Abstract:

People who are blind or low vision may have a harder time participating in activities that enhance quality of life due to inaccessibility, travel difficulties, or lack of experience. Enhancing quality of life allows people to complete and enjoy activities that they view as important such as exercise, education, or engaging in culture. The goal of this dissertation is to present the artifacts and studies that give insights to help people who are blind or low vision engage in these activities.

First, I present an empirical investigation where I employed Value Sensitive Design. My Value Sensitive Design work involved 20 semi-structured interviews and a 76-person survey to learn about the opportunities and challenges for exercise technologies. I present four new themes I discovered through this work. Then, I present Eyes-Free Yoga, an accessible yoga coach that provides personalized real-time feedback on yoga postures and auditory motivations including levels, achievements, and reminders. Using 3D camera technology, I captured a person’s posture and used the expertise of yoga instructors to determine personalized feedback. I developed the motivations based on the persuasive technology literature. I conducted a 16-person laboratory study and found that 13 preferred the personalized feedback to no feedback. I also conducted a 4-person 8-week in-home deployment study and found that all four participants used Eyes-Free Yoga consistently and felt that motivations enhanced their workouts.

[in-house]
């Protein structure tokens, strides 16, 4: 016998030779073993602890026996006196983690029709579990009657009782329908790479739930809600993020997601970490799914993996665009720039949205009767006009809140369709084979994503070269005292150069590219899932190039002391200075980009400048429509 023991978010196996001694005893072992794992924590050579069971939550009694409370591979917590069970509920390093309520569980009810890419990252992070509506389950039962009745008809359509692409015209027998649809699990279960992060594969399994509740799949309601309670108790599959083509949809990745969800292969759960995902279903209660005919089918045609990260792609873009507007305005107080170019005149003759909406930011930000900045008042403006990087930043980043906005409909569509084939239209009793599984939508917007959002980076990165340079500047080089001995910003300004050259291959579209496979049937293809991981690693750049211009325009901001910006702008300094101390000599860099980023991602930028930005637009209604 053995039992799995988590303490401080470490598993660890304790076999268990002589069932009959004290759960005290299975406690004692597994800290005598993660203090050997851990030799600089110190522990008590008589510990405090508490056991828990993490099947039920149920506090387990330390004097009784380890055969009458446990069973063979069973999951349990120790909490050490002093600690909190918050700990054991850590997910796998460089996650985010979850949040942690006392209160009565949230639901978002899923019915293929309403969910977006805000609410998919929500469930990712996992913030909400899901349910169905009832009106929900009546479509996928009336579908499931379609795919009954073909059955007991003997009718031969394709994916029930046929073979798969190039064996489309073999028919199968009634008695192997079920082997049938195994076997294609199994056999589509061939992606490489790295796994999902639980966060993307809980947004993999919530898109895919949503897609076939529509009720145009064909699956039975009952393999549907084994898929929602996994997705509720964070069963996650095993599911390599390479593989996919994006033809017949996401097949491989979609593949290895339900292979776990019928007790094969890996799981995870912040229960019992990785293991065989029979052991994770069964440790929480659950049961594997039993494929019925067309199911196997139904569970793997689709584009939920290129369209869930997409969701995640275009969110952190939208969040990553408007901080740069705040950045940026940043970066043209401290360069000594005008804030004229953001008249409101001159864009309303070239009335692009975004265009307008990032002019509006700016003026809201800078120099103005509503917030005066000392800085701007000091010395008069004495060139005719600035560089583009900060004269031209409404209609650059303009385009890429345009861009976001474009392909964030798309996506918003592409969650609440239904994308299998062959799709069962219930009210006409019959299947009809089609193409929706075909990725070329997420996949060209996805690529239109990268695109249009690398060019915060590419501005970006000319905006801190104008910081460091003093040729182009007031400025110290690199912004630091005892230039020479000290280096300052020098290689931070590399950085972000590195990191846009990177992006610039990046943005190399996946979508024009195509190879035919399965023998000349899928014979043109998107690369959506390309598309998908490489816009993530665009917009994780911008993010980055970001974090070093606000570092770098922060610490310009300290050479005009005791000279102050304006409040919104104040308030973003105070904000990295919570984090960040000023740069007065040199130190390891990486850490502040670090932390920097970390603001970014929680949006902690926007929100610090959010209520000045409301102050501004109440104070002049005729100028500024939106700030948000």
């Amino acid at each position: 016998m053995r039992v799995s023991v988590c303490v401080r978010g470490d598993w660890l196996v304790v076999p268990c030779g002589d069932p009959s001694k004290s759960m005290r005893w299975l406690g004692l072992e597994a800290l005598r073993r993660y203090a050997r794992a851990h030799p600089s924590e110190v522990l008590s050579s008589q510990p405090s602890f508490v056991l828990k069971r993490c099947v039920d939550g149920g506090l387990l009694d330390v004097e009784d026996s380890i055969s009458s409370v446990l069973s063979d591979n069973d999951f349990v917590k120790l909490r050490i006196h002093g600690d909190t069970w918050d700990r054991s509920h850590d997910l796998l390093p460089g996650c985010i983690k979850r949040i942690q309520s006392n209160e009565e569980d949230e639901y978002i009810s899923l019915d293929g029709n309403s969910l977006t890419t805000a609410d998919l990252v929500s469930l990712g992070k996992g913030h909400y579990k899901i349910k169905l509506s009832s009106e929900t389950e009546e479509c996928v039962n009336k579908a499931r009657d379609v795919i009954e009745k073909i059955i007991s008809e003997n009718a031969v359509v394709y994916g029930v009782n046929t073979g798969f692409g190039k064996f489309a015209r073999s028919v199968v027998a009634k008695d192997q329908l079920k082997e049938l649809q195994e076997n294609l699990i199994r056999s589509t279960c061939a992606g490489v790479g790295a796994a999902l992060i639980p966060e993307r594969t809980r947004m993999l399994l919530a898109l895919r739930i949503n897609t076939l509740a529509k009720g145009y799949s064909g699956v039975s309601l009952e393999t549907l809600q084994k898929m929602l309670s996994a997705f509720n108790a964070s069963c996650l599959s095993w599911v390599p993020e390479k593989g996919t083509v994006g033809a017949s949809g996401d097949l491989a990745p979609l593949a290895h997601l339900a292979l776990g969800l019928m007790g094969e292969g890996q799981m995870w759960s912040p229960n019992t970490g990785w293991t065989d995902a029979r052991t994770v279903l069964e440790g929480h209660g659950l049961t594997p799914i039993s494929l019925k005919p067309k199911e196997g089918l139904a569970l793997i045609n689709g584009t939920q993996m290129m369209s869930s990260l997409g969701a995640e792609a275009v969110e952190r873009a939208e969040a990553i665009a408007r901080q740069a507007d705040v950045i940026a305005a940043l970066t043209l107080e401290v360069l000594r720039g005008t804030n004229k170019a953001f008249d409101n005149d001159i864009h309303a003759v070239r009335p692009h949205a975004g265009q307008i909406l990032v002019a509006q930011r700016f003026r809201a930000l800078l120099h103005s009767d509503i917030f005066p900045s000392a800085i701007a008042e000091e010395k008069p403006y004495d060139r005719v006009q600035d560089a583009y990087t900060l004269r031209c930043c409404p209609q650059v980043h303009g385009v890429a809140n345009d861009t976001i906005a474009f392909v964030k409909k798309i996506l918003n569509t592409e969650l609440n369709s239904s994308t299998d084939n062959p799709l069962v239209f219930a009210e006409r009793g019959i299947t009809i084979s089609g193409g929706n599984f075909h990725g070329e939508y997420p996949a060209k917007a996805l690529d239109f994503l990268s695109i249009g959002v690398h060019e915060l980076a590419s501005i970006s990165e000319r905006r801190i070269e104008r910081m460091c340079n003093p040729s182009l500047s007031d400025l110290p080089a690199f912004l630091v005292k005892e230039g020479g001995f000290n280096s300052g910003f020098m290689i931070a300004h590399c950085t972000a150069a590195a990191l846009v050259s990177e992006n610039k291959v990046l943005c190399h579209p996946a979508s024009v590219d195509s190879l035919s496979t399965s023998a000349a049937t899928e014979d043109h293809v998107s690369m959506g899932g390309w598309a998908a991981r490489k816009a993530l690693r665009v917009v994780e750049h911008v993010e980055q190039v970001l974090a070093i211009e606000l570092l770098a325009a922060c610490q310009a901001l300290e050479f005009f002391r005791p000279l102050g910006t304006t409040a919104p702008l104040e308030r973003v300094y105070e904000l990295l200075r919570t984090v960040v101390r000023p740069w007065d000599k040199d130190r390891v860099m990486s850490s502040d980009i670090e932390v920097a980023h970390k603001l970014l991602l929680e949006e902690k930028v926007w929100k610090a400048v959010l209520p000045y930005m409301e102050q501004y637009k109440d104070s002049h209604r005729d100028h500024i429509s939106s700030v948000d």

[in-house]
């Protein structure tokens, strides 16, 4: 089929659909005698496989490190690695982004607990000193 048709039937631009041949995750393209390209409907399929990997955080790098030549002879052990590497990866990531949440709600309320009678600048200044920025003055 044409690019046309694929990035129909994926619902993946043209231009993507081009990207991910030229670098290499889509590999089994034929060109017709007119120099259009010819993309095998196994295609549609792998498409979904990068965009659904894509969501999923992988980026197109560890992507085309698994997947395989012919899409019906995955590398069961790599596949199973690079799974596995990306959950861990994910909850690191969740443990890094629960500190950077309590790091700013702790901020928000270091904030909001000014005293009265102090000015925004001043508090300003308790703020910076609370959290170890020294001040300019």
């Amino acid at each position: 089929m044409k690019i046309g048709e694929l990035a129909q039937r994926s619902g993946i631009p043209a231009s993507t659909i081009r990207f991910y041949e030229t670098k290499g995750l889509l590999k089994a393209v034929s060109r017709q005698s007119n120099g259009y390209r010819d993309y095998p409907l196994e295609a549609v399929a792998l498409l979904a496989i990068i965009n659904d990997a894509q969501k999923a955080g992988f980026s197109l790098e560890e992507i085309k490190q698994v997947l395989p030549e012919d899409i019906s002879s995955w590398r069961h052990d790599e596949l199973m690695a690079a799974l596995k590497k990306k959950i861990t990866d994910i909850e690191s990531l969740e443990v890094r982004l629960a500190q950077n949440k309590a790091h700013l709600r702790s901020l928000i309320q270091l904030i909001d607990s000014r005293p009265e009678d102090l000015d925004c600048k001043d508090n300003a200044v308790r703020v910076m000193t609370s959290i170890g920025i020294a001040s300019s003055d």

Then, I present Eyes-Free Art, a proxemic audio interface that helps people who are blind or low vision interactively explore 2D paintings. Using 3D camera technology, I captured a user’s distance from the painting and physical gestures to present different audio representations: background music, interactive sonification of colors, interactive sound effects, and detailed verbal description. I conducted a 13-person laboratory study and found that 11 of the 13 participants preferred Eyes-Free Art to only a verbal description.

In this dissertation, I provide supporting evidence for my thesis statement: “When applied to quality of life for people who are blind or low vision, interactive technologies support an increase in enjoyment, an increase in the amount of time engaged in the activity, people to learn more about the activity, independent access to the activity, and multiple stakeholders.”

Full Thesis:
Download Kyle Rector’s Full Thesis

Thesis Advisor:
Julie Kientz and Richard Ladner

Award Date:
August 19, 2016

Institution:
University of Washington
Seattle, WA

Author Contact:
kyle-rector-ta-nulluiowa-tod-edu